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Unformatted text preview: ometric functions, however, we are now in a position to solve these equations. A good parallel
to keep in mind is how the square root function can be used to solve certain quadratic equations.
The equation x2 = 4 is a lot like sin(θ) = 2 in that it has friendly, ‘common value’ answers x = ±2.
The equation x2 = 7, on the other hand, is a lot like sin(θ) = 1 . We know8 there are answers, but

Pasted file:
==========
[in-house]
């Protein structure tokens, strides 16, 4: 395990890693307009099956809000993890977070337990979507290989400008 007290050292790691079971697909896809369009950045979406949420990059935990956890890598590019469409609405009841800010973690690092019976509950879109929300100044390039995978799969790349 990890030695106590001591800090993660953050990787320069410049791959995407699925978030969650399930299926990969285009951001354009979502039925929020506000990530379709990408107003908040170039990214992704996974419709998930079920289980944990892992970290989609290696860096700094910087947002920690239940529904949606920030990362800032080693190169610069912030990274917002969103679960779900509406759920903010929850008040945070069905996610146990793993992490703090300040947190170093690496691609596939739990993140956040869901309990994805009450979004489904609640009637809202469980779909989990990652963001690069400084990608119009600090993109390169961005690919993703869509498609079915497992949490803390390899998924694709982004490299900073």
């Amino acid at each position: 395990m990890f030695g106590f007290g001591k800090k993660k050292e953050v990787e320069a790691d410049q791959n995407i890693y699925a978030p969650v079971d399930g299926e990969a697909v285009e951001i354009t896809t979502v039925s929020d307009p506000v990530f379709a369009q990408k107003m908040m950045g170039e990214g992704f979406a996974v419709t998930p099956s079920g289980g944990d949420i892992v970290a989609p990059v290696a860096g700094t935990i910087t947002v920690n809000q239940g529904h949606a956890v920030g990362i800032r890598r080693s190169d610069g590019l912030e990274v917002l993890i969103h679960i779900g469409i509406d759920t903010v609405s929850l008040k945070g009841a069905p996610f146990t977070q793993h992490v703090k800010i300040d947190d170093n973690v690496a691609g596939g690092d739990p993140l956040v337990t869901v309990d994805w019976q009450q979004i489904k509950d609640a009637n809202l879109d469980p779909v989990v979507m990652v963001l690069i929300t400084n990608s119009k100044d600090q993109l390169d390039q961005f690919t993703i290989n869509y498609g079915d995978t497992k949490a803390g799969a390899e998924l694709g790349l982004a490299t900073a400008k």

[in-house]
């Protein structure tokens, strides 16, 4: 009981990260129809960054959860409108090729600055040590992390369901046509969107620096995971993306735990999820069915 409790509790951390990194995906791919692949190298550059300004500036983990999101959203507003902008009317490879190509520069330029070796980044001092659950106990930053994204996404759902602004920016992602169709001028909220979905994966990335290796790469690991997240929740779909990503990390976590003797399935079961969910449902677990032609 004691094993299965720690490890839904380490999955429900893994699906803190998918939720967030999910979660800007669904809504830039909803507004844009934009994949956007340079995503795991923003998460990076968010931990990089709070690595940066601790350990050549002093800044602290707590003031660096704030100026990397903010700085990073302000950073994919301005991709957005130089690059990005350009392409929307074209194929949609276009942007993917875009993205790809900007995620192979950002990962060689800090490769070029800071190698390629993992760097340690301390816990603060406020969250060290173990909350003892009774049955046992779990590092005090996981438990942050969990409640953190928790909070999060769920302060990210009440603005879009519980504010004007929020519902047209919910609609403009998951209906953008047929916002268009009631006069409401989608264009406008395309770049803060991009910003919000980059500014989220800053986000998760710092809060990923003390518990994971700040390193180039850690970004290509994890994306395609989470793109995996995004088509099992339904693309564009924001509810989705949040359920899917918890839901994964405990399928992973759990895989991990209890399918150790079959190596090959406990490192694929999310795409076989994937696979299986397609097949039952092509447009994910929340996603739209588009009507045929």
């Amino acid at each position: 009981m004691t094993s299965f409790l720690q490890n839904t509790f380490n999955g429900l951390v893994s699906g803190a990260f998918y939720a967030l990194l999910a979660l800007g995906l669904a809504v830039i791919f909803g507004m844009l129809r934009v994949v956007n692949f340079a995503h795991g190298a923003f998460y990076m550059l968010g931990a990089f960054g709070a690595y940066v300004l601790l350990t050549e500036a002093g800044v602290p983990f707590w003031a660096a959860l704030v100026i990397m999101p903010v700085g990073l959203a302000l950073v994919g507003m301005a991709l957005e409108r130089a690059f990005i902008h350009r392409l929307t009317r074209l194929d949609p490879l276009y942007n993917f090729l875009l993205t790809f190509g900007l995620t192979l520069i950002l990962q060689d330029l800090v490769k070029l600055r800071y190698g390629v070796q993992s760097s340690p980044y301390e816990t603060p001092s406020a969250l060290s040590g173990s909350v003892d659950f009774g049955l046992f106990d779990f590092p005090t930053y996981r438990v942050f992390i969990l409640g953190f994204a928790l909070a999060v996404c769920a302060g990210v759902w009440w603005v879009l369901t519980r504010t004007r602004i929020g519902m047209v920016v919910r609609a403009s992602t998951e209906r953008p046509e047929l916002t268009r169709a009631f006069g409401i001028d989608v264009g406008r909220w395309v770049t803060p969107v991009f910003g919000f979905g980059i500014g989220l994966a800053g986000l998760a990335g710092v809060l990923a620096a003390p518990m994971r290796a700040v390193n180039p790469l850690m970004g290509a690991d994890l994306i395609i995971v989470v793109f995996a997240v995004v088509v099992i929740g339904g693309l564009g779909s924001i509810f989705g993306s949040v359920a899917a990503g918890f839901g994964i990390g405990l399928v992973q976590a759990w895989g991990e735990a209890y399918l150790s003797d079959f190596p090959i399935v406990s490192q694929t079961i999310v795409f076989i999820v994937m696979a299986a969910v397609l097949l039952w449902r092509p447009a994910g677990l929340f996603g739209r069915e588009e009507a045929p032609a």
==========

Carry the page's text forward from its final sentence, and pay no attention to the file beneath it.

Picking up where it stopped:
we can’t express them using ‘friendly’ numbers.9 To solve x2 = 7, we make use of the square root
7 Or, alternatively, setting the calculator to ‘degree’ mode.
How do we know this again?
This is all, of course, a matter of opinion. For the record, the authors ﬁnd ± 7 just as ‘nice’ as ±2.
8 10.6 The Inverse Trigonometric Functions 717 √
function and write x = ± 7. We can certainly approximate these answers using a calculator, but
as far as exact answers go, we leave them as x = ± 7.10 In the same way, we will use the arcsine
function to solve sin(θ) = 1 , as seen in the following example.
Example 10.6.7. Solve the following equations.
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